By: Jack Wannan
Through nine events and 90 matches in just 13 days, there’s been quite a lot to discuss regarding the NJPW G1 Climax this year. We’re slowly getting a feel for how battles for the top of each block will pan out, with some talents beginning to stick out from the pack.
And besides the big question of who will win it all, there has been loads to unpack about smaller storylines or singular matches from the tournament so far. The G1 is mainly about who will headline Wrestle Kingdom at the Tokyo Dome in January, but there’s so much more besides that to discuss as well.
To help digest the developments of wrestling’s biggest tournament so far, we’ll be going through the top takeaway from each block along with the recommended matches that have come from those events.
A Block Embraces Rule Change
Certainly one of the more intriguing conversations that will come out of this year’s G1 will be about how the time limit for block matches has changed, and how the promotion has utilized it. This year, NJPW made it a rule that block matches can go a maximum of 20 minutes, instead of the 30-minute limit that was allowed in previous years.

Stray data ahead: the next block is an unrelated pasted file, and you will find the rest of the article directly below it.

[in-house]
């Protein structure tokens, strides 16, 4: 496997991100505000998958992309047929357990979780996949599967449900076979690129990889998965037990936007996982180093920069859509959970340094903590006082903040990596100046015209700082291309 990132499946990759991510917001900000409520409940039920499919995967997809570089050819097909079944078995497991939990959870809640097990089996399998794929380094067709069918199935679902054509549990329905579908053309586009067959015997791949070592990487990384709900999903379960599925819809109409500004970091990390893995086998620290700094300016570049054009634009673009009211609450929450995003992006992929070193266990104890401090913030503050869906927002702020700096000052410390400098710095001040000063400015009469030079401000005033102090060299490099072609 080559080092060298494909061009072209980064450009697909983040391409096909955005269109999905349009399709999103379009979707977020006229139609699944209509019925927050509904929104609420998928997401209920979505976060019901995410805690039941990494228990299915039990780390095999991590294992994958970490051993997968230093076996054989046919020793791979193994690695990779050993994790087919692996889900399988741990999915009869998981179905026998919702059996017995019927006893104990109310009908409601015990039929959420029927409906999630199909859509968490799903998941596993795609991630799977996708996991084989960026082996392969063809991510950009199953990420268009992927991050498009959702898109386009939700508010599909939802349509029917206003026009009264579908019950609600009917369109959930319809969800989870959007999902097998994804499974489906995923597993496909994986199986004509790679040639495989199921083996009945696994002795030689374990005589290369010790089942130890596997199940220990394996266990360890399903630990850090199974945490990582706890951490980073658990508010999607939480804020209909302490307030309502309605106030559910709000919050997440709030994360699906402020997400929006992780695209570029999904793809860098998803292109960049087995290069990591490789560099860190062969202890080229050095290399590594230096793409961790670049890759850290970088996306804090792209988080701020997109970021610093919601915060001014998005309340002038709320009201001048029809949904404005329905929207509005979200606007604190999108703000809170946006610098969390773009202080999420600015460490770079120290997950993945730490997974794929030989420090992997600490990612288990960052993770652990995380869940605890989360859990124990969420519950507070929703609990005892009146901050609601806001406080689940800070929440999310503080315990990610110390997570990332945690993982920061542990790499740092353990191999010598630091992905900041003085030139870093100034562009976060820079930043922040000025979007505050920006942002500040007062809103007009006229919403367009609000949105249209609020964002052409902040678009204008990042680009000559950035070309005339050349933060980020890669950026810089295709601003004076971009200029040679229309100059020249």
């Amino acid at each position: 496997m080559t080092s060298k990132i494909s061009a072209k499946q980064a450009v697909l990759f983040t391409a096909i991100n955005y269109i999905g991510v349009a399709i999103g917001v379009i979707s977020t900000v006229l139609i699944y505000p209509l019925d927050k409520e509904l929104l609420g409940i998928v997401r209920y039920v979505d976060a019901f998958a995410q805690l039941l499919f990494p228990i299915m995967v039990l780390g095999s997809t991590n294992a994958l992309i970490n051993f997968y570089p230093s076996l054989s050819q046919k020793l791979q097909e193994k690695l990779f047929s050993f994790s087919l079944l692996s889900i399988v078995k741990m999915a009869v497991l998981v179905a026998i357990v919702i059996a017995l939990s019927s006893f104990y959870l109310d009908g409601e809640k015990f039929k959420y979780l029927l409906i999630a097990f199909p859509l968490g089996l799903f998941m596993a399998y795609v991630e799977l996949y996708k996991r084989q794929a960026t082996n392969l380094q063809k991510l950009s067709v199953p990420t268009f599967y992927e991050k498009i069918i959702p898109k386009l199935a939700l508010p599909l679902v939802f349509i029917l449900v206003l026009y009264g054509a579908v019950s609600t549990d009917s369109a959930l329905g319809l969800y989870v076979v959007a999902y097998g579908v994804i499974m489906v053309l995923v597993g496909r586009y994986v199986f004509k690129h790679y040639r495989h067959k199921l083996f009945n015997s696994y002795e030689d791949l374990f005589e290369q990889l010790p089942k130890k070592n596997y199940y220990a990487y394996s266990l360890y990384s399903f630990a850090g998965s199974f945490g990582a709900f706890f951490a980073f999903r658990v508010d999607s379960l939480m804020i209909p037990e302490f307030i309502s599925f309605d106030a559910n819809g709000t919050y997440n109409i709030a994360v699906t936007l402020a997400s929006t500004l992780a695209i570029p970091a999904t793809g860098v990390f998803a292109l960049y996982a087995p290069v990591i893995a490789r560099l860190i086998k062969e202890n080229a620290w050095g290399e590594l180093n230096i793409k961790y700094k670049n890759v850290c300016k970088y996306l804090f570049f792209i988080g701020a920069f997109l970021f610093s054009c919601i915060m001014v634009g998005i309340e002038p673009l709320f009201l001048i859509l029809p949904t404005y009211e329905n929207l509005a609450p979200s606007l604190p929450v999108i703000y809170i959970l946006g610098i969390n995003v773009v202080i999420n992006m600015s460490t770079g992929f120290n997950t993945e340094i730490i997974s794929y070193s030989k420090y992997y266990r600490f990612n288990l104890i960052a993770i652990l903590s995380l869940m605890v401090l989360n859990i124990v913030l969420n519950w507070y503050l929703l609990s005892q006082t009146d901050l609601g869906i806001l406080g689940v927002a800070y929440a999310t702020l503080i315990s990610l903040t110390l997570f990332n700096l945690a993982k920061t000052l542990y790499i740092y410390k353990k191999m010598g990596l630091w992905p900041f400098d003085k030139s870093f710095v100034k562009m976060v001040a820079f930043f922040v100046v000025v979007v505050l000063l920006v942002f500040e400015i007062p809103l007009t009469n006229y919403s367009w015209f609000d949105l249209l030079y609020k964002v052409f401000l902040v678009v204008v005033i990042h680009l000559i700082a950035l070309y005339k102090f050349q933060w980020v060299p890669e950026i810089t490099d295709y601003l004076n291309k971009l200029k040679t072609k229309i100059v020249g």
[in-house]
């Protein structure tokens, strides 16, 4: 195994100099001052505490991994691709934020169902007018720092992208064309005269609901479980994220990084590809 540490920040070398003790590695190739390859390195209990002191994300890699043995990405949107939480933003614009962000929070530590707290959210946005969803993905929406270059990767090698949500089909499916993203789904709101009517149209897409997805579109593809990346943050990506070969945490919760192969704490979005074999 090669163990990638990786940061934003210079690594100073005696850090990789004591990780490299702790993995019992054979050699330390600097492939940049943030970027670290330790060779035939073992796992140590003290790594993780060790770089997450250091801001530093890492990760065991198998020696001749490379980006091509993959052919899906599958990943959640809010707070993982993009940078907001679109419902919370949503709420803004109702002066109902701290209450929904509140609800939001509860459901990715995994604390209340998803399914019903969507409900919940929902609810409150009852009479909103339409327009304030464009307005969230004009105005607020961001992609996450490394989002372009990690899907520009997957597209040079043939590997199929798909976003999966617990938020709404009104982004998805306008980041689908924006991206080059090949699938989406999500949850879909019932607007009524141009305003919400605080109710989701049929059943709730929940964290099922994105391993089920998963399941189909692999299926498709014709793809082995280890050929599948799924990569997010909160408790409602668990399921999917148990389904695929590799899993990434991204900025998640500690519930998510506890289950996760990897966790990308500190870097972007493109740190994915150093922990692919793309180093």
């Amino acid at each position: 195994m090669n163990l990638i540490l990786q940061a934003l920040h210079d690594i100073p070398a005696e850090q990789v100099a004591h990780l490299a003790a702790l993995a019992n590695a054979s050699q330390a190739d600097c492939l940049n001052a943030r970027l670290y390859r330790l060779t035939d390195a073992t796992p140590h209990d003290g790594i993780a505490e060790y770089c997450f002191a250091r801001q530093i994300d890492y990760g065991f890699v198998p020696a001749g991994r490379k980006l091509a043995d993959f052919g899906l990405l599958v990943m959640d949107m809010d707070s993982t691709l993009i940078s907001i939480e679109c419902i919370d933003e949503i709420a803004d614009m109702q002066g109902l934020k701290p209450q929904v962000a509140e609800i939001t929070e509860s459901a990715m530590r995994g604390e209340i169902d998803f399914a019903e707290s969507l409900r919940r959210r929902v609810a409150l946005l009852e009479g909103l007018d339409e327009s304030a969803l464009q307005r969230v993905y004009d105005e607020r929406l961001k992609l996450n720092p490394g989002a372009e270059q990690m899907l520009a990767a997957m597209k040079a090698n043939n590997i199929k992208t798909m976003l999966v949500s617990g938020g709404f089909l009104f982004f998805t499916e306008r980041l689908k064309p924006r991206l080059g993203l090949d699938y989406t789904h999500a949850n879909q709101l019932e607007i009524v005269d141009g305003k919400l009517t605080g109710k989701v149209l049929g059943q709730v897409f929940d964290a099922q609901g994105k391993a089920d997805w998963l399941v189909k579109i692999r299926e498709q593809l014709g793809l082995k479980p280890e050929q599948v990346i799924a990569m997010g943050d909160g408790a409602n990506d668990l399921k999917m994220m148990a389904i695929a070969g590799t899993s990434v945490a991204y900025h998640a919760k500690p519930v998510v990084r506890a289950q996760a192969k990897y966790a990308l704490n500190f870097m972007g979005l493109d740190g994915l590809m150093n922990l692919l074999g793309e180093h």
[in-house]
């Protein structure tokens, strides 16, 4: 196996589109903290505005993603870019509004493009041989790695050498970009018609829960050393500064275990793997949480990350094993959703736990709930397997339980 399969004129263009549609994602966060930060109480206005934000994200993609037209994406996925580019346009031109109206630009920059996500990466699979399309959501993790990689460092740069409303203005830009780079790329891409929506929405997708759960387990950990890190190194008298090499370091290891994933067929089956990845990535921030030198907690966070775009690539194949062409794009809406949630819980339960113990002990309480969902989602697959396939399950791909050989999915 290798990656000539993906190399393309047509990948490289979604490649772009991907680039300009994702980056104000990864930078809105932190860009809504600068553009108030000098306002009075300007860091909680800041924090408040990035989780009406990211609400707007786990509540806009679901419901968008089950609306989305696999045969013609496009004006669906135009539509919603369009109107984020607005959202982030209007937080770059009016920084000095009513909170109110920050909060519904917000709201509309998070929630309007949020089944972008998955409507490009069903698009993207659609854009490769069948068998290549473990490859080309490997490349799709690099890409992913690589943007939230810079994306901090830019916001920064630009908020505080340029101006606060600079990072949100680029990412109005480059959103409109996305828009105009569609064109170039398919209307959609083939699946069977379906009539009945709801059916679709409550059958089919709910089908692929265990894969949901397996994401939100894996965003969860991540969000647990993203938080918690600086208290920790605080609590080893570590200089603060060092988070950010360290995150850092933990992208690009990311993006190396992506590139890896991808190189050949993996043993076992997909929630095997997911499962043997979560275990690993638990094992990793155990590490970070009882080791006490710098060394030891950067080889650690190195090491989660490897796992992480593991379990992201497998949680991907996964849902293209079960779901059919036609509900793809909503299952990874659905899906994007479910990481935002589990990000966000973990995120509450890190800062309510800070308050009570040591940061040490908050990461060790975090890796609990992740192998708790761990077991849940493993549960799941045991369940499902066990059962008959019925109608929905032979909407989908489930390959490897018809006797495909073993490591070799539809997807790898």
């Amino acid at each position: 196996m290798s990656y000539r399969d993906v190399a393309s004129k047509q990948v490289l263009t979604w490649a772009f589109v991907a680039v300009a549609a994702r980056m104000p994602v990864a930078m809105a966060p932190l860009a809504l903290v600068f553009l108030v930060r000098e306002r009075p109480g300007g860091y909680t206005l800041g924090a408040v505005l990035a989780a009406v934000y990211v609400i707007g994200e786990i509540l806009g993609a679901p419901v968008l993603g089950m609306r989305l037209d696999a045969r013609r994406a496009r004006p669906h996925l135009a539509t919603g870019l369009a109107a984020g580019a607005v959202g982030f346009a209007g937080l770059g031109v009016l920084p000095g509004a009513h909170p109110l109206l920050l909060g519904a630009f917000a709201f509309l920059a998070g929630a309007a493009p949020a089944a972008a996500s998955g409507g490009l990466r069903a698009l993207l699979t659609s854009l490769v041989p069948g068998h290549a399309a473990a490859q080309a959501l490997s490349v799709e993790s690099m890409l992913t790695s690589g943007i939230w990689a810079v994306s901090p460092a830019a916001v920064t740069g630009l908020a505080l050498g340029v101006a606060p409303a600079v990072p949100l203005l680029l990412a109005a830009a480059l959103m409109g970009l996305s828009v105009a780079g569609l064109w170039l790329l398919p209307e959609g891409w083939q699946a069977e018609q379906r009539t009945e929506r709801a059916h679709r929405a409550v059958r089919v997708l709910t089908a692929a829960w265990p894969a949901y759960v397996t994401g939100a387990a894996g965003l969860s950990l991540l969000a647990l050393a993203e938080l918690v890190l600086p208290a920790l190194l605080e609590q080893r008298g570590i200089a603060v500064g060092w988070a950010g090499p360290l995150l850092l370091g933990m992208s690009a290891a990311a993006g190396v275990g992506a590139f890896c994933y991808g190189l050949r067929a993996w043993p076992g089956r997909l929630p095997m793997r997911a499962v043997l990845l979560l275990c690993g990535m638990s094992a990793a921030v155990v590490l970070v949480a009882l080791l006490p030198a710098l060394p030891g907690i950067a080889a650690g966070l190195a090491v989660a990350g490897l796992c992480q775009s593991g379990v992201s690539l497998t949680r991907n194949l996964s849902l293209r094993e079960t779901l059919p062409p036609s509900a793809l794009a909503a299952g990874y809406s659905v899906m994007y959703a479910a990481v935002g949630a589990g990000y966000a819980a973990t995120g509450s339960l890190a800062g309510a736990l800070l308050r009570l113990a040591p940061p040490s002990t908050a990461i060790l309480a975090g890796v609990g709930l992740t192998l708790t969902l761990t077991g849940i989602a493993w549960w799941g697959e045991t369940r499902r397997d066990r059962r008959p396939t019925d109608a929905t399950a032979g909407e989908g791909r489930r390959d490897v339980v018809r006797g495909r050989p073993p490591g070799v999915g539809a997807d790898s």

This change has caused lots of matches thus far to be down to the wire. Earlier this week, a match that saw SANADA move to eight points in the A Block over Kaito Kiyomiya had a tense final few seconds as the clock wound down.
The limited time for matches has added some fun dramatics to many contests, which is something that likely everyone will agree upon. The point of contention for some might be how often this rule change has caused a few matches to end in a draw.
In the A Block, the trio of rising NJPW talents that were recently dubbed the “Reiwa Three Musketeers” have not been able to beat each other. The promotion is trying to build these three names up as close rivals and even possibly equals to each other so far. That’s why on the first night, Ren Narita and Shota Umino failed to find a winner through a 20-minute match — a performance that has certainly been one of the highlights of the tournament thus far. And then when Narita faced Yota Tsuji just three days later, they also went to a draw. Another draw also emerged from A Block action when NOAH’s Kaiyo Kiyomiya faced Umino last week.
While the added dramatics of the time limit has improved the quality of many matches, some might find the number of draws in the tournament thus far frustrating. Personally, I think both the increase in draws and the shortened time limit have been a fun plus to this year’s tournament. IWGP World Heavyweight Champion SANADA has avoided suffering any draws thus far, having won all five of his matches. With 10 points, more than anyone else in the tournament in any block, he’s the likely name to emerge as the winner from that quadrant of the tour.